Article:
Argument boils over into court
A Woodbury man filed a civil suit against the city after he was ordered to stop using his outdoor boiler because it was considered a public nuisance.
Brad Vier, who lives in the 6300 block of Bailey Road, said he requested permission to install the boiler, which was used to provide heating to his home, two years ago and there was no ordinance against it then.
But city officials said he didn't request the proper permit and that the smoke and particles from the boiler were a public hazard.
"We did some research and really made the determination, from a public health standpoint, it wasn't a facility we wanted in the community," senior City Planner Melissa Douglas said.
Vier installed the boiler in 2008 and after operating it for about two months, a neighbor complained to the city about smoke it produced.
"The city changed their mind to cover their butt because of a complaint," he said.
Woodbury staff then sent Vier a letter informing him of the nuisance ordinance and that the boiler was a code violation, Douglas said.
Vier is now disputing that order and is asking for compensation for the cost of the boiler and additional attorney fees, he said.
"The city told me I did not need a permit and then seven months later, after a complaint about smoke, is when the city changed their mind, I guess.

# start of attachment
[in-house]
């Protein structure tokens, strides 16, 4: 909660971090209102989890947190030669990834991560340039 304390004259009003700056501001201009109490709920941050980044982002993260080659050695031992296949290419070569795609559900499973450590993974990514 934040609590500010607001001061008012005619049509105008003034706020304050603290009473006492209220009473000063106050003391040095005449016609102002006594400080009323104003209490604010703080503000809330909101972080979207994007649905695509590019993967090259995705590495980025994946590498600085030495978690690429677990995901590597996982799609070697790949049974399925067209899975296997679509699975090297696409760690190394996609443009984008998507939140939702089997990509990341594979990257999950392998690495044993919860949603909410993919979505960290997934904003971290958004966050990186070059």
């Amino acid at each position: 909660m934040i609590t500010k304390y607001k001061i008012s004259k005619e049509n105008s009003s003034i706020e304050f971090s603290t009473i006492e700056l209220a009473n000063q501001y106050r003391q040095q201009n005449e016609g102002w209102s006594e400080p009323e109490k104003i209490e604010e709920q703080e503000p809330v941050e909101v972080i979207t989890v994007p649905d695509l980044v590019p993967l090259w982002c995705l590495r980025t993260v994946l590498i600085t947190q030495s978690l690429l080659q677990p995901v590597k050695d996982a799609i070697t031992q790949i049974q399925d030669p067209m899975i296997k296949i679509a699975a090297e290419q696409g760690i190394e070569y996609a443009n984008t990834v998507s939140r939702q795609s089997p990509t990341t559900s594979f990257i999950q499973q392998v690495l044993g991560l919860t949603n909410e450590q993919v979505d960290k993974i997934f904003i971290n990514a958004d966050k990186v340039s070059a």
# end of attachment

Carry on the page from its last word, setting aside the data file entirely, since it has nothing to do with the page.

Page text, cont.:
"I'm getting looked at like I did something wrong and I did nothing wrong," Vier said.
Though the city had no specific ordinance against an outdoor wood boiler, Douglas said it fell under the nuisance ordinance, which prohibits smoke, particles and fumes from spreading onto adjacent properties.
But later the city amended its nuisance ordinance to include language banning outdoor wood boilers, she added.
"It wasn't like a knee-jerk reaction. We did a lot of research on this issue," Douglas said.
Vier filed a summary judgment in Washington County District Court May 6, where his attorney, Paul Merwin, explains that since the city amended its ordinance after he installed the boiler, there was no wrongdoing on his part.
"I went to the city prior and I asked permission," he said. "It was two and a half years ago and the city said there was no ordinance against it."
In the two months that he operated the boiler, Vier said his heating bill was cut in half and he could've saved hundreds of dollars from the time the city ordered him to stop operating it.
Vier's residence doesn't have a basement and his heating costs skyrocket during the winter, he said. The boiler was the most cost effective alternative he said he had.
"It's a lot better than burning wood in your fireplace," he said.
But Douglas said the smoke produced from it is a public nuisance to neighbors, especially those with respiratory problems.
Vier brought the court action seeking judgment that he didn't violate the Minnesota state building code or the city's nuisance code, according to court documents.
" ... the city code provisions were changed after the fact and in an effort to target plaintiff," court documents state.
After the city files its own summary judgment, the court will then either make a decision from there or schedule a trial.
"We wouldn't look at that lightly in terms of asking him to remove it if we didn't feel there was significant pollution with its continuing operation," Douglas said.